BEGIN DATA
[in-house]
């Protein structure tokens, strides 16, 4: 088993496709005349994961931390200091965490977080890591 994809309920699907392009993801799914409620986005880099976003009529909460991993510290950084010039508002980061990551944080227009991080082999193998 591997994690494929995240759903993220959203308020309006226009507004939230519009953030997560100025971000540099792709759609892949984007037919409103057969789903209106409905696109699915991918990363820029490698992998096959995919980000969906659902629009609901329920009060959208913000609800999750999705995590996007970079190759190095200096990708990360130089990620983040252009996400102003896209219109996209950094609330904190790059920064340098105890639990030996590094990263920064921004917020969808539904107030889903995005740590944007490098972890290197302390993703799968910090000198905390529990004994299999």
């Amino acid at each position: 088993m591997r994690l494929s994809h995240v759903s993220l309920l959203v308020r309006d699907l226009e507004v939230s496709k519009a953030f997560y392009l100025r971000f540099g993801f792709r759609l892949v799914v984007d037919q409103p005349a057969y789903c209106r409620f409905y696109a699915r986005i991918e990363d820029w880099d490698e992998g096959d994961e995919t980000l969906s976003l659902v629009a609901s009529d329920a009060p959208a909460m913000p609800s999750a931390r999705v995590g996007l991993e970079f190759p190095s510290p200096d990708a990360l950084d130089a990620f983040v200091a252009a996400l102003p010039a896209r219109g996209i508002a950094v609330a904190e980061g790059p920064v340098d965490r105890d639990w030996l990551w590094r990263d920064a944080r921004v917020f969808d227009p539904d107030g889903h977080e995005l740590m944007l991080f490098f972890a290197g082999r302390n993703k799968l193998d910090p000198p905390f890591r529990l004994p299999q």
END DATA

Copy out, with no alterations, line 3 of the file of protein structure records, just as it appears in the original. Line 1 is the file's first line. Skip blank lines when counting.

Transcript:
């Amino acid at each position: 088993m591997r994690l494929s994809h995240v759903s993220l309920l959203v308020r309006d699907l226009e507004v939230s496709k519009a953030f997560y392009l100025r971000f540099g993801f792709r759609l892949v799914v984007d037919q409103p005349a057969y789903c209106r409620f409905y696109a699915r986005i991918e990363d820029w880099d490698e992998g096959d994961e995919t980000l969906s976003l659902v629009a609901s009529d329920a009060p959208a909460m913000p609800s999750a931390r999705v995590g996007l991993e970079f190759p190095s510290p200096d990708a990360l950084d130089a990620f983040v200091a252009a996400l102003p010039a896209r219109g996209i508002a950094v609330a904190e980061g790059p920064v340098d965490r105890d639990w030996l990551w590094r990263d920064a944080r921004v917020f969808d227009p539904d107030g889903h977080e995005l740590m944007l991080f490098f972890a290197g082999r302390n993703k799968l193998d910090p000198p905390f890591r529990l004994p299999q």